Dolen Perkins-Valdez’s second novel, Balm, follows a group of refugees who meet in the bustling, reeking and bewildering city of Chicago.
The latest work from Nobel Prize winner Toni Morrison is puzzling until you realize that it’s actually a fairy tale. How else to describe a story about a woman who is so bereft without the man in her life that the lack of him causes her to regress back to childhood—literally. Bride, the book’s beautiful, very young cosmetics tycoon, slowly loses all the physical signifiers of womanhood. Even the holes in her pierced ears close up.
Set in upstate New York just after the Civil War, Jeffrey Lent’s latest book is a bit puzzling. To be blunt, it ends just when things are getting really interesting. It’s not that things haven’t been interesting from the beginning: By page three we’ve been witness to a double murder. The murderer’s name is Malcolm Hopeton, and he’s returned from the war only to find that half of his farm has been sold out from under him and his wife is canoodling with his hired man—the type who, in the old days, would have been called a cur. In his fury, Malcolm even injures his hired boy, Harlan Davis, who has witnessed the whole tawdry mess. As for Malcolm, he resigns himself to the gallows. But will he hang, after all?
Halfway through Rachel Basch’s third novel, The Listener, the reader gets the feeling that the title is ironic. Malcolm Dowd is a psychotherapist at the college in his town. His job is to listen; no doubt his skill at listening has saved the sanity or even the lives of the sad people who unburden themselves in his office. But when it comes to his own loved ones, Malcolm Dowd is about as deaf as a stump.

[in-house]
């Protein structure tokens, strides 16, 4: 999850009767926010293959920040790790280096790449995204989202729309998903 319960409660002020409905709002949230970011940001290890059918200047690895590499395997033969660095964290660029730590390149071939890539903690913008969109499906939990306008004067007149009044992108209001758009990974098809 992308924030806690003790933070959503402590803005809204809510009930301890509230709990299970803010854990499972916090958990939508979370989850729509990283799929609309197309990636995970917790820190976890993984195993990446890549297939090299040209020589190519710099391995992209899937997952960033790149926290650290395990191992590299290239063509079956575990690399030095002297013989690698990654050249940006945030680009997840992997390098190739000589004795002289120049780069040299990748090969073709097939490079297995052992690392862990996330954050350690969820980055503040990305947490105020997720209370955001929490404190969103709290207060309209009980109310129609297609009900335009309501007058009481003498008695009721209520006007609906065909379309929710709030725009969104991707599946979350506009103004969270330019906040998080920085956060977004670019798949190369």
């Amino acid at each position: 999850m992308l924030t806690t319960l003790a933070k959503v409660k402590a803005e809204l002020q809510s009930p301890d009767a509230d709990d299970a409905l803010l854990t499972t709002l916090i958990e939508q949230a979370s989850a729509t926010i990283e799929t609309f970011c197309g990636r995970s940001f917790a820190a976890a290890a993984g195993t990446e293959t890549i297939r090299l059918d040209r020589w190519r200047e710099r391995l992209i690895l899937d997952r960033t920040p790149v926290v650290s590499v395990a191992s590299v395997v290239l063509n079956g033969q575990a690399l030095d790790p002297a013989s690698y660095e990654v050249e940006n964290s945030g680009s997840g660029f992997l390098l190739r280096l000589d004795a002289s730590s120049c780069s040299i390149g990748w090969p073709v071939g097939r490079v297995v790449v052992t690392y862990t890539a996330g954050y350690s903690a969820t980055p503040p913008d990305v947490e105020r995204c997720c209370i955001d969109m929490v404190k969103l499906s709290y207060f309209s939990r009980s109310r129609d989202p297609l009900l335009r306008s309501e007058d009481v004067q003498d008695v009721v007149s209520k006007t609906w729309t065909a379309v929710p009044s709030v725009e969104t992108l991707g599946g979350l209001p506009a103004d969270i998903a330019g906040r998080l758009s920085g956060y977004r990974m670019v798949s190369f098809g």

It’s a glad thing when a reader encounters a character so compelling that you want to punch him in the nose. Such abhorrence—it’s not really hatred—can be as pleasurable in its own way as love. Such is the aggravation caused by Jonas Karlsson’s weird, insufferably arrogant, not quite neuro-normal protagonist in the crisp, novella-length book The Room.
Tim Johnston’s latest novel has an unusual take on the parent’s-worst-nightmare scenario of child abduction. He doesn’t focus so much on the abductee, Caitlin Courtland, but instead on what Caitlin’s disappearance does to the men in her life.
British-born Maud Heighton, the protagonist of Imogen Robertson’s latest page-turner, The Paris Winter, couldn’t have picked a worse time to come study painting at Academie Lafond. It’s the winter of 1909-1910, when the Seine overflowed its banks, flooding people out of their homes and sucking away the very ground beneath their feet.
Stephen King is really good at acknowledging the human grief that underlies so much horror, and how that grief can twist a person into something monstrous—Pet Sematary, anyone? This is one of the themes of his new hair-raiser, Revival.
Religion is a motivating force in the lives of millions of people, for good or for ill. In these three books, characters’ religious beliefs spur the action, influence major life decisions—or leave them with at least a shred of dignity under dire circumstances.
The first thing you may think when reading the opening pages of Stephen L. Carter’s engrossing Back Channel is, “What in the devil is going on here?” It’s 1962 and we’re at the beginning of the Cuban Missile Crisis. President Kennedy is in a townhouse with a 19-year-old African-American girl, but not for the reason you think. It seems that this young lady is the key to stopping the world from becoming a glowing, radioactive ember in the darkness of space. You can’t be blamed if your first reaction is bemusement.